But eventually, even if the money spigot does not constrict, we will get to the point where the military really can’t be used as anything more than a façade or a gunboat road-show, hoping no one calls the bluff, because the stuff just doesn’t work like it’s supposed to, or else is too vulnerable (witness the evacuation of the U.S. aircraft carrier from the Persian Gulf after Uncle Sam found out that Russia has cruise missiles with a range of at least 1500km, or the ridiculous sail-around of China’s little islands which had the sense to infringe only very slightly and briefly on that country’s imaginary territorial waters), or the natives can devise their own countermeasures.
In fact, I would say we are at that point already. Not to mention, the U.S. Army and the Department of Veterans Affairs are still so tapped-out after Iraq and Afghanistan that another major ground operation is unthinkable. (At this point, Washington is more likely to launch nukes at somebody than risk another ground war.)
So you can anticipate a lot of hand-wringing and a lot more money being thrown into the breach. That’s simply what the machine does; there is no chance to reform it, nor will the Hegemony dissipate willingly (although lately it’s done a good job of dissipating unwillingly.)
But all that money may as well be flushed down the can.
The threshold has been reached and it’s all downhill from here.
The Government should buy a number of privately-owned direct provision centres as a “priority” as it would be more “cost effective” for the State to run the facilities for asylum seekers, international protection officials have said.
The savings arising from owning the accommodation centres rather than paying private contractors to do so “could be considerable”, departmental briefing documents provided to Minister for Children and Integration Roderic O’Gorman last year state.
The vast majority of direct provision centres are currently owned and run by private companies, with accommodation providers having received some €1.6 billion since 1999, including €183 million last year.
The latest figures show some 7,150 people are in the system of seven State-owned sites and 39 private centres. A further 24 commercially-owned premises are being used to provide emergency accommodation for asylum seekers.
The briefing document, released to The Irish Times under the Freedom of Information Act, says that housing people seeking asylum in State-owned centres would provide the “best protection from the vulnerability of present market reliance”.
“They are also much more cost efficient to run, and the State owns the asset,” it notes.
The document suggested that State centres should aim to accommodate 5,000 people, and “allowing the private sector to supply the rest is regarded as an achievable and reasonable target”.
The purchase of existing centres from private providers “to immediately boost the State’s footprint in this area should be considered as a priority,” the internal document said.
“Some service providers may be open to this and the market appears to be favourable at present,” it said.
The internal briefing suggested the department could then seek private companies or NGOs to run the centres, which would be a “competitive cost option”.
Ongoing maintenance for centres owned by the State was also “badly needed,” as current pressures on the Office of Public Works (OPW) meant it was not possible “for immediate repairs to be done if required”.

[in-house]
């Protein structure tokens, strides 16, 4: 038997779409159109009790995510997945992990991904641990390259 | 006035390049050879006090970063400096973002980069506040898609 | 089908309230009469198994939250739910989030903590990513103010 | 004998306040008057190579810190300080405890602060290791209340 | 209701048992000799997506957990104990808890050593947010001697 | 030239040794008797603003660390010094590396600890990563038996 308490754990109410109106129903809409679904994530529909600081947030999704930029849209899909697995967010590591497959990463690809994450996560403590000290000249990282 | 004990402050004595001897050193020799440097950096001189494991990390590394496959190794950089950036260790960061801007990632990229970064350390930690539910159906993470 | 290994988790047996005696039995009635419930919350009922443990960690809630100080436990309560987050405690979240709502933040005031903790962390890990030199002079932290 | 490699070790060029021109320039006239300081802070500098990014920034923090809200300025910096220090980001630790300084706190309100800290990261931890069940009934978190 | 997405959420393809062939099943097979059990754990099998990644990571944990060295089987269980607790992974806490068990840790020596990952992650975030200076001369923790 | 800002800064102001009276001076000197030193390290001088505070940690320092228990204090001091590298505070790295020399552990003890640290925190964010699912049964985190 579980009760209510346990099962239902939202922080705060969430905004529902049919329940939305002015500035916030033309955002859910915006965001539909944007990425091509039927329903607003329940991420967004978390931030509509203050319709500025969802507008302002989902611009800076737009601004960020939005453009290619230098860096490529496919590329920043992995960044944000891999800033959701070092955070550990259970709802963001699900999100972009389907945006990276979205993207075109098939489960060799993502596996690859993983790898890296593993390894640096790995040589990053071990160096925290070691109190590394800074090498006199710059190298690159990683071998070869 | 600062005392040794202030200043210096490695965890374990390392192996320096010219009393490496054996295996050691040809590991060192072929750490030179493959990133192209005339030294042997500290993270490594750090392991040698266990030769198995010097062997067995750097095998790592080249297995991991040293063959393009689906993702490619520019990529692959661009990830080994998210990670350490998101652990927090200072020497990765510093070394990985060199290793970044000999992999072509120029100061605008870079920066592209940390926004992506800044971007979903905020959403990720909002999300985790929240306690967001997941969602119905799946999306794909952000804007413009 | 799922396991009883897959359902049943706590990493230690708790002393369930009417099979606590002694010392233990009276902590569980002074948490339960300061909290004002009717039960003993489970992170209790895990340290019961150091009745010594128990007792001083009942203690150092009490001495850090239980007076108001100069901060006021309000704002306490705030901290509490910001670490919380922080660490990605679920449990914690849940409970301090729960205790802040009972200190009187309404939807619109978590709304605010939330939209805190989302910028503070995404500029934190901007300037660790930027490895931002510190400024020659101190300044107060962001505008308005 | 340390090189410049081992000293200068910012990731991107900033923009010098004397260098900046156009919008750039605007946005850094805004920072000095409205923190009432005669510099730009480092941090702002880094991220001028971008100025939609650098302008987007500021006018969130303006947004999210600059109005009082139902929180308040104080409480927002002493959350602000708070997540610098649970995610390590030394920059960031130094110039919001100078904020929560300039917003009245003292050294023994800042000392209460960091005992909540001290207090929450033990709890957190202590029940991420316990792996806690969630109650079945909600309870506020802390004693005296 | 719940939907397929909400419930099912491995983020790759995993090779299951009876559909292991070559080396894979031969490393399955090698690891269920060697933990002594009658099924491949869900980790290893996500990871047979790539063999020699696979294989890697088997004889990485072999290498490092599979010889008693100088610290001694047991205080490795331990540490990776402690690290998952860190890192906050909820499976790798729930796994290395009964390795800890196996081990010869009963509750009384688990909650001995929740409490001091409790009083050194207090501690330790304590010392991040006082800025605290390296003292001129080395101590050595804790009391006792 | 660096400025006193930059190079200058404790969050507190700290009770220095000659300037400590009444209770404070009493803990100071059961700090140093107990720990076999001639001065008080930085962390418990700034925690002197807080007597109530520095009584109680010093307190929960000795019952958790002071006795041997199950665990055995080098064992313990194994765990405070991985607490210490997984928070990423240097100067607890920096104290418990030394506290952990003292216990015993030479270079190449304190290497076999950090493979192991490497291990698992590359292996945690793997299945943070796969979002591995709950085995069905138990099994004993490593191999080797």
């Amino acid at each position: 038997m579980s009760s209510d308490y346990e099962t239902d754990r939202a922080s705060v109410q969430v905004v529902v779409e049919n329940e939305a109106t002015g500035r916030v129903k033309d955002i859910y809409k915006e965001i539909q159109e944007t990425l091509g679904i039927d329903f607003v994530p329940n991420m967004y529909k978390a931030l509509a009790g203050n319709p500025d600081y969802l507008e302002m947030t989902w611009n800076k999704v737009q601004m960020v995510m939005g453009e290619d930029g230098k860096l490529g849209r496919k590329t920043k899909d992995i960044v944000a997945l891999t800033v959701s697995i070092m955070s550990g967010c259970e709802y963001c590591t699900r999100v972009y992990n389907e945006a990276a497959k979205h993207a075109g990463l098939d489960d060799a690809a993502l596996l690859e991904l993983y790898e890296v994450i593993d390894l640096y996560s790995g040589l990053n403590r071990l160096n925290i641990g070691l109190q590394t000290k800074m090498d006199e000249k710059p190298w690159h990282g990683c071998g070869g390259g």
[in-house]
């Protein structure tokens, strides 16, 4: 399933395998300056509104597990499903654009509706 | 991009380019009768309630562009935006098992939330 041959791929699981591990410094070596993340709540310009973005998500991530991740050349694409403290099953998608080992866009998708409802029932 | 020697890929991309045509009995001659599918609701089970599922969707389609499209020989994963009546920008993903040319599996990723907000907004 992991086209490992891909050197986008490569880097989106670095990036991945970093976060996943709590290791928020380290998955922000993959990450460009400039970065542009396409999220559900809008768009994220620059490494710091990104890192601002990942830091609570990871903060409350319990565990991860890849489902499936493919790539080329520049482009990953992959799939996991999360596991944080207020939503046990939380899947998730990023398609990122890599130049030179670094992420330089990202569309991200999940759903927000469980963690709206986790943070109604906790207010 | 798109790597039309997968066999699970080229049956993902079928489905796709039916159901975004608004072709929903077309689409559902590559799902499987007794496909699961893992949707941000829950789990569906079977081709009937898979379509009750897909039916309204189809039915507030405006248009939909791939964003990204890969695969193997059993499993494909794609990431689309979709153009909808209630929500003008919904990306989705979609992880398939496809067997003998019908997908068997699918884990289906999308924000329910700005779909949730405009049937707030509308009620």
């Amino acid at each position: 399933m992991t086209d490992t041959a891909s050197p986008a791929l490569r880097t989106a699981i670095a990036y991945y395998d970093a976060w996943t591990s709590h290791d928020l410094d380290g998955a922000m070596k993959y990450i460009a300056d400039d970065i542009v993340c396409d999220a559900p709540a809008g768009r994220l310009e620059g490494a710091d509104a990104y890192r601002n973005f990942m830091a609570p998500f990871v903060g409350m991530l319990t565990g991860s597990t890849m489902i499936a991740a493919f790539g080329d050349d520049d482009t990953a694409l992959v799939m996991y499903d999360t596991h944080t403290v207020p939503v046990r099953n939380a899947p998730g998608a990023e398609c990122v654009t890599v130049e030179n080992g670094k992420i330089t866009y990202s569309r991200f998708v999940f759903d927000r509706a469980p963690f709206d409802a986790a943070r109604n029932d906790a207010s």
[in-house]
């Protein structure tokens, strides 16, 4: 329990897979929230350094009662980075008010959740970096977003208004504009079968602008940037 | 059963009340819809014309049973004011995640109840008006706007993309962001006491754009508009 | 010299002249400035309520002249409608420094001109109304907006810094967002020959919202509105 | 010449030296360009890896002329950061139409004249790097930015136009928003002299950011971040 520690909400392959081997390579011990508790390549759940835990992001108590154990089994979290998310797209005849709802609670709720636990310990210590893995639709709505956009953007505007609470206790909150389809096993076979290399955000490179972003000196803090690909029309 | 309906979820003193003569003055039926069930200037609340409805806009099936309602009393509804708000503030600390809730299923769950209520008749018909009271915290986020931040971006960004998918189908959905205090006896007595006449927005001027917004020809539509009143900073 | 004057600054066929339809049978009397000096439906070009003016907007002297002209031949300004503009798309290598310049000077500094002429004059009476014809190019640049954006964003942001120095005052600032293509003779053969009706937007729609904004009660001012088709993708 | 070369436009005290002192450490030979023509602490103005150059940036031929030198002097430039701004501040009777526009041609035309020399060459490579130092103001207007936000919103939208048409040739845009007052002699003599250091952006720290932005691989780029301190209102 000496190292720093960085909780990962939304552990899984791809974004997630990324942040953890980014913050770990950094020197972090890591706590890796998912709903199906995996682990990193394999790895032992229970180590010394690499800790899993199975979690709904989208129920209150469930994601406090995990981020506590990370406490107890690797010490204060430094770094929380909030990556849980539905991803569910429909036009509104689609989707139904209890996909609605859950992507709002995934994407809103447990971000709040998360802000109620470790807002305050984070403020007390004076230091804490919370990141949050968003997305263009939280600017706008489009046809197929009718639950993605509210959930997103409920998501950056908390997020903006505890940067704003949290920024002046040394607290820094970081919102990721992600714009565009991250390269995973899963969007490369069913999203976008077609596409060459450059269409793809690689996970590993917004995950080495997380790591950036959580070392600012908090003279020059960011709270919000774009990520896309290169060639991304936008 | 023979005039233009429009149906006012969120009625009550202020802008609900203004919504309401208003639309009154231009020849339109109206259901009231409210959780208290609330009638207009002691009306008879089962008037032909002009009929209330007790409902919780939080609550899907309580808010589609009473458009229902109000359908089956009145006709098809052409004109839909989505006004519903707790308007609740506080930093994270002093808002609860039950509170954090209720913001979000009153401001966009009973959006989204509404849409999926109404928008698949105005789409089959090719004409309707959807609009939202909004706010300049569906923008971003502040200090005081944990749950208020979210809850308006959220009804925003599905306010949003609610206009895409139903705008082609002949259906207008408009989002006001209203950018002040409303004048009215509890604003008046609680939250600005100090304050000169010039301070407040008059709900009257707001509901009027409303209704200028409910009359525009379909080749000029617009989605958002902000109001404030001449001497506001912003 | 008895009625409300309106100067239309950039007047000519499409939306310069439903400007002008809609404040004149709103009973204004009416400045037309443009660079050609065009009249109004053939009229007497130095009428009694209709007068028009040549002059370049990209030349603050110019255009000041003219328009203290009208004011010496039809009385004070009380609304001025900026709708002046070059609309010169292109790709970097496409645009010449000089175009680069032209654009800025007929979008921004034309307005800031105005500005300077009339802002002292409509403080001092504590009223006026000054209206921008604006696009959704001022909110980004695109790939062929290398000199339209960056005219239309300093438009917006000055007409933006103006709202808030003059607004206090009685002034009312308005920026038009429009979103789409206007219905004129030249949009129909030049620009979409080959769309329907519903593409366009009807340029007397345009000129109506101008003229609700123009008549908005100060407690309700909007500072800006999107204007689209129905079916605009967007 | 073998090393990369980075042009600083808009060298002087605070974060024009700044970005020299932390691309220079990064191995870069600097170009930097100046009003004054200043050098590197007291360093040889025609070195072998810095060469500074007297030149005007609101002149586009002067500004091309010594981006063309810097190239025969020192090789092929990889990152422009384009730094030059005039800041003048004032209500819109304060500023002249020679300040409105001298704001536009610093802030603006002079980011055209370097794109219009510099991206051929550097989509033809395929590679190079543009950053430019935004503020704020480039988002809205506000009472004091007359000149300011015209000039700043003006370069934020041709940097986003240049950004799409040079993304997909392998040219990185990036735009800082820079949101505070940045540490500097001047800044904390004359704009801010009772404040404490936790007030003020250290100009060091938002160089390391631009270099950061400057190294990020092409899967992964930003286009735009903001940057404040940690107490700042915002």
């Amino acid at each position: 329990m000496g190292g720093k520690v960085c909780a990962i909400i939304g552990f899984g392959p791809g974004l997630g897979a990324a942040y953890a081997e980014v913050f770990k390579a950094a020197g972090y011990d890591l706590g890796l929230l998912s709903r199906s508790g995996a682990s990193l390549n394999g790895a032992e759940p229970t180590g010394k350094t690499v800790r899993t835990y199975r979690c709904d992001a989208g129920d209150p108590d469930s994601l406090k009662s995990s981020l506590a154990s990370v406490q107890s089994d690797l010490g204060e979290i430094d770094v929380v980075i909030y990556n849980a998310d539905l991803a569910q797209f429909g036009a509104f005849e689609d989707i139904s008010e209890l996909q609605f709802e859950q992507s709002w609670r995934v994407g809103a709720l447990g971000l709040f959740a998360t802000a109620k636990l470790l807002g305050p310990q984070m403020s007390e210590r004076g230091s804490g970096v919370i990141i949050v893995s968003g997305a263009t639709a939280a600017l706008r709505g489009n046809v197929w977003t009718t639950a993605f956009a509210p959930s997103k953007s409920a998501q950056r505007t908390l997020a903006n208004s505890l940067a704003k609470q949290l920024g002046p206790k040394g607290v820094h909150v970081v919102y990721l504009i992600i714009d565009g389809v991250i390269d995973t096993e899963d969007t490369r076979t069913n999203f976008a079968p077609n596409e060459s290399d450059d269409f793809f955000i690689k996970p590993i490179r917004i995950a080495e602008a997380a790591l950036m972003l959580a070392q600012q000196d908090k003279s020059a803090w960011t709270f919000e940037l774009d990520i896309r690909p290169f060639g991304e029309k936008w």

“In exploring the model of more State centres, we need to agree and acquire a capital budget,” the briefing stated.
“State land does not require planning permission for new centres as the Minister has a power under the Acts, whereby the OPW can grant the planning permission and this is usually a three-month process. It is not subject to appeal.”
The document says that State centres “can also have a bigger footprint as it will be a permanent fixture in the locality”. In recent years a number of plans for private providers to open direct provision centres in regional towns have been met with protests from locals and anti-immigration activists.
Mr O’Gorman’s department has sought to reform the direct provision system and is seeking to replace the network of centres with a new system of accommodation and supports by the end of 2024.
A department spokesman confirmed the State has not bought any new centres since the briefing note was written. The spokesman said under the planned overhaul of direct provision, asylum-seekers who arrived into the country would initially be housed in a number of reception and integration centres.
Asylum-seekers will spend a maximum of four months in the reception centres before moving into housing secured through Approved Housing Bodies.
“These centres will be State-owned and purpose built to provide suitable accommodation for approximately 2,000 people at any one time, to cater for the flow-through of the 3,500 applicants over a 12-month period,” he said.
Attached by a strap to a safety lanyard, 27-year-old Nathan Paulin slowly progressed barefoot on a line stretched across the river between the Eiffel Tower and the Chaillot Theatre.
He stopped for a few breaks, sitting or lying on the rope.
Paulin holds an umbrella as he performs, for the second time, on a 70-metre-high slackline spanning 670 metres between the Eiffel Tower and the Theatre National de Chaillot. (Photo by Sameer Al-DOUMY / AFP)
“It wasn’t easy walking 600 metres, concentrating, with everything around, the pressure … but it was still beautiful,” he said after the performance on Saturday.
He said obtaining the necessary authorisations had been a difficulty for him, plus “the stress linked to the audience, the fact that there are a lot of people”.
Photo: (Photo by THOMAS COEX / AFP)
Paulin, holder of several world records, performed the feat to celebrate France’s annual Heritage Day – when people are invited to visit historic buildings and monuments that are usually closed to the public.
He said his motivation was “mainly to do something beautiful and to share it and also to bring a new perspective on heritage, it is to make heritage come alive”.
He had already crossed the River Seine on a tightrope, on Heritage Day in 2017.